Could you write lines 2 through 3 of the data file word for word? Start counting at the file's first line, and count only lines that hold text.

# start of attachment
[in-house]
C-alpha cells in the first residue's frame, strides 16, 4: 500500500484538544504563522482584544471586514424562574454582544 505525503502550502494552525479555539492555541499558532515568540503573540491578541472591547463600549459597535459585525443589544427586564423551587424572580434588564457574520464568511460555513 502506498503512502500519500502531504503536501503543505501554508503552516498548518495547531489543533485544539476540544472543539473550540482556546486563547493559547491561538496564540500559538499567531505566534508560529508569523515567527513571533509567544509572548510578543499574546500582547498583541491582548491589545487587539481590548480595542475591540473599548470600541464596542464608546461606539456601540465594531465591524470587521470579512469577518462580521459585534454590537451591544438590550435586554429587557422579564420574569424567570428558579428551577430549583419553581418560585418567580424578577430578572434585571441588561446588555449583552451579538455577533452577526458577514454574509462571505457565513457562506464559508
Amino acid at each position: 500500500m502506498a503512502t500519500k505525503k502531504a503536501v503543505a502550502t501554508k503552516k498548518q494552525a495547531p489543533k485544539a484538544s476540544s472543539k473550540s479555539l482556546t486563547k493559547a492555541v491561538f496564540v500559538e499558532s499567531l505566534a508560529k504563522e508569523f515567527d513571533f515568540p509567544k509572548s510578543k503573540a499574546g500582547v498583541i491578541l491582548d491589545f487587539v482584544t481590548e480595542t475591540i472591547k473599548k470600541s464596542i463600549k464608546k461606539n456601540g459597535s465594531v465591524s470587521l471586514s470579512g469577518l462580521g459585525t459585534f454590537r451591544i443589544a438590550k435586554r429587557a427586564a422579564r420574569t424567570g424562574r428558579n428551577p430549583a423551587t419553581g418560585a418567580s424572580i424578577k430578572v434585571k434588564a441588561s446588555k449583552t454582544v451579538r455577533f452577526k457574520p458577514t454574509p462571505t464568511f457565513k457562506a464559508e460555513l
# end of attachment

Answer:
C-alpha cells in the first residue's frame, strides 16, 4: 500500500484538544504563522482584544471586514424562574454582544 505525503502550502494552525479555539492555541499558532515568540503573540491578541472591547463600549459597535459585525443589544427586564423551587424572580434588564457574520464568511460555513 502506498503512502500519500502531504503536501503543505501554508503552516498548518495547531489543533485544539476540544472543539473550540482556546486563547493559547491561538496564540500559538499567531505566534508560529508569523515567527513571533509567544509572548510578543499574546500582547498583541491582548491589545487587539481590548480595542475591540473599548470600541464596542464608546461606539456601540465594531465591524470587521470579512469577518462580521459585534454590537451591544438590550435586554429587557422579564420574569424567570428558579428551577430549583419553581418560585418567580424578577430578572434585571441588561446588555449583552451579538455577533452577526458577514454574509462571505457565513457562506464559508
Amino acid at each position: 500500500m502506498a503512502t500519500k505525503k502531504a503536501v503543505a502550502t501554508k503552516k498548518q494552525a495547531p489543533k485544539a484538544s476540544s472543539k473550540s479555539l482556546t486563547k493559547a492555541v491561538f496564540v500559538e499558532s499567531l505566534a508560529k504563522e508569523f515567527d513571533f515568540p509567544k509572548s510578543k503573540a499574546g500582547v498583541i491578541l491582548d491589545f487587539v482584544t481590548e480595542t475591540i472591547k473599548k470600541s464596542i463600549k464608546k461606539n456601540g459597535s465594531v465591524s470587521l471586514s470579512g469577518l462580521g459585525t459585534f454590537r451591544i443589544a438590550k435586554r429587557a427586564a422579564r420574569t424567570g424562574r428558579n428551577p430549583a423551587t419553581g418560585a418567580s424572580i424578577k430578572v434585571k434588564a441588561s446588555k449583552t454582544v451579538r455577533f452577526k457574520p458577514t454574509p462571505t464568511f457565513k457562506a464559508e460555513l